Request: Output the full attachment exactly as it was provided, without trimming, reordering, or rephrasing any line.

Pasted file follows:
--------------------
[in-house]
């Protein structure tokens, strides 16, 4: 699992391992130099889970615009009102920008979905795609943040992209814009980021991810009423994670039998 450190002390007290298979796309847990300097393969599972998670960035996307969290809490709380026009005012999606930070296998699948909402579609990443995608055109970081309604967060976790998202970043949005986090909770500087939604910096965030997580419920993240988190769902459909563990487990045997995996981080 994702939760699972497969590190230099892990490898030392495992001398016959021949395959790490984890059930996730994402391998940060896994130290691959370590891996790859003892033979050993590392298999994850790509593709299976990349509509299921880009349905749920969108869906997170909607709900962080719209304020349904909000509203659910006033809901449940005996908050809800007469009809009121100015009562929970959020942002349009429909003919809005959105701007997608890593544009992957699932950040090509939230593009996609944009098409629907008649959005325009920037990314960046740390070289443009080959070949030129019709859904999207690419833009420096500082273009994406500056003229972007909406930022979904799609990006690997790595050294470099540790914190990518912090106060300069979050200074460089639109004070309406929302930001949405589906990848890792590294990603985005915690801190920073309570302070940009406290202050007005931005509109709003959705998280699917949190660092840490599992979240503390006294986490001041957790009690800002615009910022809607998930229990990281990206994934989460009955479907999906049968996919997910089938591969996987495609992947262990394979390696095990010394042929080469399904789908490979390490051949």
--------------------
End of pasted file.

[in-house]
């Protein structure tokens, strides 16, 4: 699992391992130099889970615009009102920008979905795609943040992209814009980021991810009423994670039998 450190002390007290298979796309847990300097393969599972998670960035996307969290809490709380026009005012999606930070296998699948909402579609990443995608055109970081309604967060976790998202970043949005986090909770500087939604910096965030997580419920993240988190769902459909563990487990045997995996981080 994702939760699972497969590190230099892990490898030392495992001398016959021949395959790490984890059930996730994402391998940060896994130290691959370590891996790859003892033979050993590392298999994850790509593709299976990349509509299921880009349905749920969108869906997170909607709900962080719209304020349904909000509203659910006033809901449940005996908050809800007469009809009121100015009562929970959020942002349009429909003919809005959105701007997608890593544009992957699932950040090509939230593009996609944009098409629907008649959005325009920037990314960046740390070289443009080959070949030129019709859904999207690419833009420096500082273009994406500056003229972007909406930022979904799609990006690997790595050294470099540790914190990518912090106060300069979050200074460089639109004070309406929302930001949405589906990848890792590294990603985005915690801190920073309570302070940009406290202050007005931005509109709003959705998280699917949190660092840490599992979240503390006294986490001041957790009690800002615009910022809607998930229990990281990206994934989460009955479907999906049968996919997910089938591969996987495609992947262990394979390696095990010394042929080469399904789908490979390490051949």